TOKYO -- Flea market app Mercari, one of Japan's few unicorns, will go public on June 19, chasing the elusive dream of overseas success shared by other tech companies in the country.
Mercari lets users buy and sell secondhand items anonymously online, and has become a huge hit since its release in 2013.
"I check the app every day," said a 22-year-old Tokyo resident. There are competing services in Japan, including Rakuten's Rakuma, but "there are more things sold on Mercari, and everybody is using it," she said.
Mercari is used by 94% of the domestic users of consumer-to-consumer marketplace apps, according to the company. It has been downloaded 71 million times as of March 2018. Unlike other marketplace apps, which focus on narrowly defined products -- such as handmade items -- or have interfaces mostly designed for female users, Mercari aims to attract everyone.
Just about anything can be found on Mercari, from clothes to seemingly useless products, including toilet paper cores and nearly depleted bottles of perfume. Majority of Mercari users are women, but men's apparel accounts for about 15% of total sales.
Mecari, with a market cap of more than 400 billion yen, will make its debut on the Tokyo Stock Exchange Mothers market -- an exchange for startups and high-growth stocks -- to beef up its human resources, technology and overseas business.
The IPO has been priced at 3,000 yen ($27) per share and looks to raise a maximum of 63 billion yen.
The app's popularity is due largely to its ease of use: To list an item on Mecari, users need only take a picture of the product, select a few options, and then set the price.
Mercari is unique in that when an item is purchased, the seller and buyer can choose to remain anonymous. Only user names are known; real names and addresses are never disclosed.
Naomi Fukunaga, 30, used Mercari to sell some belongings after clearing out her room. She has tried other market apps, but feels that "being able to remain anonymous lowers the psychological hurdle for using the service."
But investors say that Japanese companies must look elsewhere for growth. "Japanese startups should tap foreign market as we are not likely to see any big boost to Japan's domestic demand," said Gen Isayama, general partner and CEO of WiL, a U.S.-based incubator.
"Should Mercari turn out to be successful in foreign markets, it would be significant as we have hardly seen Japanese startups gaining a footprint outside the country," Isayama said.
Indeed, such a plan is in the works. Mercari's co-founder and CEO Shintaro Yamada is a serial entrepreneur and former CEO of Unoh, a social game company that was acquired by U.S. game company Zynga. He is said to have established Mercari after traveling the world searching for ways to start a global business.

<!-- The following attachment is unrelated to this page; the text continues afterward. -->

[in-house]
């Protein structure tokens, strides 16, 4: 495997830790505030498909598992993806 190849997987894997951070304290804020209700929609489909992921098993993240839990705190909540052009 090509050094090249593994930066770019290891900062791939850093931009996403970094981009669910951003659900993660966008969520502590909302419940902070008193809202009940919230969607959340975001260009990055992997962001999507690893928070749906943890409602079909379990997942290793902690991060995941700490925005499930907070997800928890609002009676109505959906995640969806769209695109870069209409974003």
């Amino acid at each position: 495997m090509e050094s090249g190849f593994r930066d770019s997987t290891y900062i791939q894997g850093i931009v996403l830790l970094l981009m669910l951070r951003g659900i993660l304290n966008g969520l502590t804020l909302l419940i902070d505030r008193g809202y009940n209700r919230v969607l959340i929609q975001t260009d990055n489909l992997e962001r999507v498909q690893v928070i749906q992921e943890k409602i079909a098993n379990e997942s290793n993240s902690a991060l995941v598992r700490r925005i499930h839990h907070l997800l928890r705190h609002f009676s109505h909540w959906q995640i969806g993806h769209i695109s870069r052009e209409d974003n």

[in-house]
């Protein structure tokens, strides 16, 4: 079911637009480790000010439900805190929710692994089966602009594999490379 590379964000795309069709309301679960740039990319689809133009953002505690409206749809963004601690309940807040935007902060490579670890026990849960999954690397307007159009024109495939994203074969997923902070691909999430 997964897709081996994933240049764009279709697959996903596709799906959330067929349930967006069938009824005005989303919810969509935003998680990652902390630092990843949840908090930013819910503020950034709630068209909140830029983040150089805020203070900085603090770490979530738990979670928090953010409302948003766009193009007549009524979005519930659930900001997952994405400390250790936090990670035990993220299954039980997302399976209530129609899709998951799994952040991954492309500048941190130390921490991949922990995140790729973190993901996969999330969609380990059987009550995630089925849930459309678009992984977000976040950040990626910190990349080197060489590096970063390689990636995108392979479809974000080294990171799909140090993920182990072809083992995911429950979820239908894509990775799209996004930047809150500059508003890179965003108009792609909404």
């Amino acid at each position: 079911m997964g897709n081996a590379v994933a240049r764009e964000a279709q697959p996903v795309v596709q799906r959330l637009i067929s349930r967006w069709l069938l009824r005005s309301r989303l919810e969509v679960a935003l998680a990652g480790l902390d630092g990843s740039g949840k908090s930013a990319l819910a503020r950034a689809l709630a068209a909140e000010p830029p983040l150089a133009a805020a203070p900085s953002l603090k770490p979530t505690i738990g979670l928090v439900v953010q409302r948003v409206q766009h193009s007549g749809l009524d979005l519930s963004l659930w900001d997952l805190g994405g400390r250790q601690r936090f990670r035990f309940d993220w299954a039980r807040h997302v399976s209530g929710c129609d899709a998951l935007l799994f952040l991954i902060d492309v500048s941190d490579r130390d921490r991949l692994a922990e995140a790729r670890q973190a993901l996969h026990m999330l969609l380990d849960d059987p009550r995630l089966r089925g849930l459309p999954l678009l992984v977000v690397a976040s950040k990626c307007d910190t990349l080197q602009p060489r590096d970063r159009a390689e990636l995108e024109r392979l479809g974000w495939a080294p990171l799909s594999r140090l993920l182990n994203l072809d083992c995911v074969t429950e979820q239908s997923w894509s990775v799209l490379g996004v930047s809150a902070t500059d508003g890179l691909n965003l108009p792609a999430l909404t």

Eyeing the global market from the outset, Mercari has now ventured into the U.S. In a letter released after announcing the IPO, Yamada spoke of the U.S. as a "starting point" toward becoming "a global market place." The idea is that services that succeed in the U.S. can take off elsewhere with minimal localization pains, as was the case with Google and Facebook.
The U.S. version of the app launched in 2014 and has been downloaded 37.5 million times, but is still relatively unknown compared to C2C competitors like eBay, Craigslist and Poshmark.
The startup is trying to improve its U.S. marketing, rebranding in March with a new logo and slogan, and has appointed John Lagerling, former vice president of Facebook, as chief business officer last year.
It has also put up billboards, including one along the highway linking San Francisco International Airport to the city, a hot spot for tech-company advertising. Mercari is emphasizing the sell aspect of the app in its U.S. marketing, since Americans are more likely to sell secondhand items in transactions that involve physical interactions, such as garage sales.
The company has partnered with parcel delivery services USPS and FedEx, allowing sellers to ship items at fixed prices that are lower than normal retail rates.
Despite fierce competition, Mercari sees opportunity because no company is dominating the U.S. market for C2C apps. Many services either operate as community sites, or act as a platform both for commercial and secondhand products, such as eBay.
Although Asia may be an easier market for Mercari to crack, the company is focusing on expanding around the globe rather than ending up as a regional product. It is now concentrating on ventures in the U.S. and U.K, where it launched last year.
Indeed, investors say that it is these kinds of companies they like. "We are keen to support Japanese startups eyeing foreign markets" said WiL's Isayama.
Numerous other Japanese companies are looking to expand overseas. Online fashion retailer Start Today is taking its private brand overseas, setting up offices in the U.S. and Germany. Meanwhile, C Channel, a video-sharing venture founded by a former president of chat app Line, is expanding into about 10 Asian countries and regions.